Insurance Carrier gets Popped in Bad Faith Action

In case you missed it, Judge Roger Young just found in favor of the plaintiffs to the tune of $21,746,022.87 – and that does NOT include punitive damages.  The plaintiffs include the developers of a condominium as well as the individual condo owners and the homeowners association.  They filed a declaratory judgment, breach of contract and bad faith action against an insurance carrier, after the carrier denied defenses in underlying water intrusion and construction defects complaints filed by the homeowners association and individual unit owners.  Judge Young found that the four requirements of the insurance agreement for each of the policy years had been met and that the exclusions cited were ambiguous and, therefore, must be construed in favor of the insured.  Thus, the insurance carrier owed a duty to defend and indemnify its insured.  Interestingly, the court took issue with the content of the denial letter in much the same way as we recently saw in the Heritage v. Harleysville case.  The punitive damages hearing is set to occur at a later date and it remains to be seen if this decision will be appealed.

Stay tuned for an update, after the upcoming punitive damages hearing.

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Excess Insurer U.S. Fire Insurance Co. Urges Fifth Circuit to Affirm District Court Finding that Faulty Work Award is Not Covered Under Excess Policy

U.S. Fire Insurance Co. (“U.S. Fire”) is requesting that the Fifth Circuit Court of Appeals  affirm a district court’s ruling that an $8 million arbitration award for repairs necessitated by faulty construction is not covered under its excess liability policy.  U.S. Fire Insurance Co. (“U.S. Fire”) is requesting that the Fifth Circuit Court of Appeals  affirm a district court’s ruling that an $8 million arbitration award for repairs necessitated by faulty construction is not covered under its excess liability policy.

The insurance coverage dispute arises out of the alleged deficient construction of a courthouse in Zapata County, Texas, by Satterfield & Pontikes Construction, Inc. (“S&P”).  Arbitration of the underlying claims resulted in an $8 million judgment against S&P, allocated as follows: $6,072,000.00 in compensatory damages; $1,500,000 in attorneys’ fees; $430,458 in pre-judgment interest; and $29,909.74 in arbitration fees.  S&P sought contractual indemnity from each of its subcontractors and ultimately obtained $4,492,500 in settlements with their subcontractors.

S&P then sought coverage from its primary commercial general liability insurer, American Guarantee & Liability insurance Company (“AGLIC”), and its umbrella liability insurer, U.S. Fire, for the remaining balance of the judgment.  U.S. Fire refused to pay any portion of the remaining judgment on the ground that applying non-covered amounts under the excess policy to the subcontractor settlements was improper.  U.S. Fire’s excess policy contained a “Fungi and Bacteria Exclusion,” and the excess insurer took the position that after subtracting the attorney’s fees, arbitration fees, prejudgment interest, and portions of the award attributed to mold remediation, there remained $3,240,000 of potentially covered claims – less than the subcontractor settlements plus the underlying coverage limits.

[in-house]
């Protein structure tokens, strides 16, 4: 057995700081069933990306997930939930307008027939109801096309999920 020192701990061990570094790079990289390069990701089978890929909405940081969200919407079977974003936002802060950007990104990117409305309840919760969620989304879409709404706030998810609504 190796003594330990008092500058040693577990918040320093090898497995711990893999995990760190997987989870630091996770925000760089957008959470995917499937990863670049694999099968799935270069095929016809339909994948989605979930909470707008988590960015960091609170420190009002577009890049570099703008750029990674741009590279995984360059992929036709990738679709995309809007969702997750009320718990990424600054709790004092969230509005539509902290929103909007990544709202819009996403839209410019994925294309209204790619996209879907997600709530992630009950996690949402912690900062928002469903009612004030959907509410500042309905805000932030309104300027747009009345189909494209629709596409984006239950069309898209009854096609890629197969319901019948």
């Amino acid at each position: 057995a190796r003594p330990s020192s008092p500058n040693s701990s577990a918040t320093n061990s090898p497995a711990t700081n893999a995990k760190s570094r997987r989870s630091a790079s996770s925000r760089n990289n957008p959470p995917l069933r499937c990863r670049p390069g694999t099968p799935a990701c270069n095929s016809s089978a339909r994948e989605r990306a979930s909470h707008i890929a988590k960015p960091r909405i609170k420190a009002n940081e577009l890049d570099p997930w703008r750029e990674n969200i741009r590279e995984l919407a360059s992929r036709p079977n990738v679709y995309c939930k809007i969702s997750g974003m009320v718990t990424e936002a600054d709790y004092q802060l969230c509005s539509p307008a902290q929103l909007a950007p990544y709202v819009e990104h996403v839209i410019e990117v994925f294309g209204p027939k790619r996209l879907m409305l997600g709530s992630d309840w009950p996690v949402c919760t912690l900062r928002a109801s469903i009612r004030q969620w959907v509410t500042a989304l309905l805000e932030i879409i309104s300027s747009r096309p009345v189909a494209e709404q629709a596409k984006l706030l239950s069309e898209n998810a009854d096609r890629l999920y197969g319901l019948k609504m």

S&P, AGLIC, and Amerisure then sued U.S. Fire in the United States District Court for the Southern District of Texas.  In its June 1, 2017 order granting U.S. Fire’s motion for summary judgment, the district court held that no loss reaches the excess layer of insurance.  The district court reasoned that the subcontractor settlements were structured as “undifferentiated general releases” and failed to allocate the settlement money between covered and non-covered damages under the excess policy.  The court concluded that “allocating the settlement money it received only to uncovered harms” and then pursuing reimbursement from the excess carrier was an attempt to “manufacture a covered loss.”  In so holding, the court noted that Texas courts “generally put the burden on the insured to identify the portion of a liability or loss that was produced by a covered condition.”

On November 6,  2017, S&P and Amerisure appealed to the Fifth Circuit Court of Appeals.  They argue that there is no basis in the U.S. Fire policy to apply its terms, conditions and exclusions to reduce the amount of the subcontractor settlements, as those settlements were made pursuant to indemnification obligations arising out of S&P’s subcontracts and were not the product of insurance coverage for S&P.  Additionally, S&P contends that it was not required to allocate between covered and non-covered damages in the subcontractor settlements.   In its reply brief filed on January 5, 2018, U.S. Fire urged the Fifth Circuit to affirm summary judgment.

The appeal remains pending.  However, this dispute is an important reminder to contractors and insurers alike to 1) carefully consider the terms of a settlement agreement and 2) determine whether the jurisdiction in which any dispute of the agreement’s terms would be litigated requires identification of the portion of a liability or loss that was produced by a covered condition.  Does anyone else think that this sounds a good bit like the recent D.R. Horton v. Builder First Source decision in South Carolina? D.R. Horton, Inc. v. Builders FirstSource – Se. Grp., LLC, No. 5529, 2018 S.C. App. LEXIS 2, at *13 (Ct. App. Jan. 10, 2018).